International studio — 30.1906/​1907(1907)

Page: LXIII
DOI issue: DOI article: DOI Page: Citation link: 
https://digi.ub.uni-heidelberg.de/diglit/international_studio30/0443
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0.5
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Shippo Yaki

AMERICAN SECTION
Copyright, 1906, John Lane Company
The art of shippo yaki.
ILLUSTRATED FROM THE COL-
LECTION OF DR. ALFRED OWRE,
MINNEAPOLIS.
BY ARTHUR UPSON.
The ancient art of enamelling upon metal
objects is, without doubt, the most difficult, as it
is the least widely appreciated, of the industrial
arts. Several European experts, including Audsley
and Bowes, without hesitation claim for shippo
yaki ("the ware of the Seven Precious Things”) the
honour of being the choicest of the arts of the
Orient. The physical and chemical difficulties
through which a perfect enamel must evolve, and
the great versatility of craftsmanship exacted
thereby, are scarcely evident to those who have
not closely studied its process. The final achieve-
ment of grace in form, colour, and design, and that
perfect effect of spontaneity so necessary to un-
hindered artistic enjoyment, increase in valuation
as the labourious means of production is investi-
gated. In direct proportion as difficulties are con-
sidered, the success with which they have been
concealed in the finished product will influence the
critic to inspect the claims of enamel work to
superiority over its fellow arts.
The unique pos-
sibilities for beauty
in various kinds of
enamel will ex-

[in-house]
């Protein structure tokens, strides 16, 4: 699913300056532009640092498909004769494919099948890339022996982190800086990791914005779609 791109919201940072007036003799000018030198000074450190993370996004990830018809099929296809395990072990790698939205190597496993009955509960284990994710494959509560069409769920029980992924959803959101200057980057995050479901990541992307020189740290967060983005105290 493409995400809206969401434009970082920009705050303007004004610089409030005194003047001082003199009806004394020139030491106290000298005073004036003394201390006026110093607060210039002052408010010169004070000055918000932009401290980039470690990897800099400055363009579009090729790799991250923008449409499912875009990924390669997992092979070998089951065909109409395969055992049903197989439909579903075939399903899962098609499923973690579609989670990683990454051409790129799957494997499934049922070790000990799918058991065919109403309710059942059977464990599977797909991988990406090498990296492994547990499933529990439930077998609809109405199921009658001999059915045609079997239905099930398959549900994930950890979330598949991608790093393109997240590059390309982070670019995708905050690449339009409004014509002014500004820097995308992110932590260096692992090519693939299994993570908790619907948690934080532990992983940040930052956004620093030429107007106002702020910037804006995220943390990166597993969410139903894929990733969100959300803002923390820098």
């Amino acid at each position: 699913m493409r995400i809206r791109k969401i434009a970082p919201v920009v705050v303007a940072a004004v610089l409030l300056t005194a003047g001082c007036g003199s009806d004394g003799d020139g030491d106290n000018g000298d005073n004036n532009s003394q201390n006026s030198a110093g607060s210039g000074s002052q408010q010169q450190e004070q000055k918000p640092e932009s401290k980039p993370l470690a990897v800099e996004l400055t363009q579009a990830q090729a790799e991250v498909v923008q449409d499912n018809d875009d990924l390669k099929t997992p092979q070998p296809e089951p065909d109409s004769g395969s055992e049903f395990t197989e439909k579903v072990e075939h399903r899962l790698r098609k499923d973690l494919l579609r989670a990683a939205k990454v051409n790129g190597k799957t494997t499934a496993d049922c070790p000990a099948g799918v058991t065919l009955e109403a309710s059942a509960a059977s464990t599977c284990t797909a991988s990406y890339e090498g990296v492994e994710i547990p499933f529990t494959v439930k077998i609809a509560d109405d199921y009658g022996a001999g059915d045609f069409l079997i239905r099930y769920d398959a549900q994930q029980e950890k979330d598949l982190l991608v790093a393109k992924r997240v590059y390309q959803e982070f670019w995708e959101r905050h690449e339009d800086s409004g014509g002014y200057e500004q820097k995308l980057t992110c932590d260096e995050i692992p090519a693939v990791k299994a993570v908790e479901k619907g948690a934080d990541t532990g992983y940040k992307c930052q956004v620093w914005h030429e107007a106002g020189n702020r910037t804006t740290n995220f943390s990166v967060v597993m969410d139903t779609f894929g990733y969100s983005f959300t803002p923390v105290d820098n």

plain their persist-
ence from Egypt
of the Twelfth
Dynasty, which
has bequeathed us
royal ornaments
forty-six centuries
old, down to the
latest exquisite
vase from the
hands of a Nami-
kawa. At intervals
along the dusky
ages, every great
race has scattered
jewelled tribute to
this lovely but im-
perious art:
Egyptians, Arabi-
ans, Persians, In-
dians, and Chi-

nese ; Greeks, Etruscans, Franks, Saxons, and Celts.
Among these and other families of mankind for
more than four thousand years, implements of
war, and state, and religious service, had been
consecrated to beauty by the touch of fused en-
amels, when, in the sixteenth century of our era,
China, beneficent mother of the arts, gave her skill
and experience in these materials to the Japanese.
And as in earlier arts the Japanese excelled their
teachers in elegance and imagination, so in this
later one they developed, not without long struggle,
an ease and poetic grace unknown to their prosaic
instructors, or to any other race.
Setting aside “free” or painted enamels, in
which the decoration is applied by a wash upon
smooth metallic surfaces in either opaque or trans-
lucent colours, we turn to the other main branch
of the art for the identification of the finest it has
to offer. Of the “bound” or “cell” enamels there
are two main kinds, the embedded, or champleve,
and the incrusted, or cloisonne. Reputable his-
torians of the subject account filigree a third
division of cell enamels, but it would appear more
accurate to consider filigree merely a form of
cloisonne in which the cells have been allowed to
remain only partly filled with the fused paste.
There is also some confusion as to the use of the
term “incrusted”; but this would seem equally
unnecessary, since of all enamels only the cloisonne


CHINESE ALTAR VESSELS DR. OWRE’s
EARLY MING PERIOD COLLECTION

LXIII
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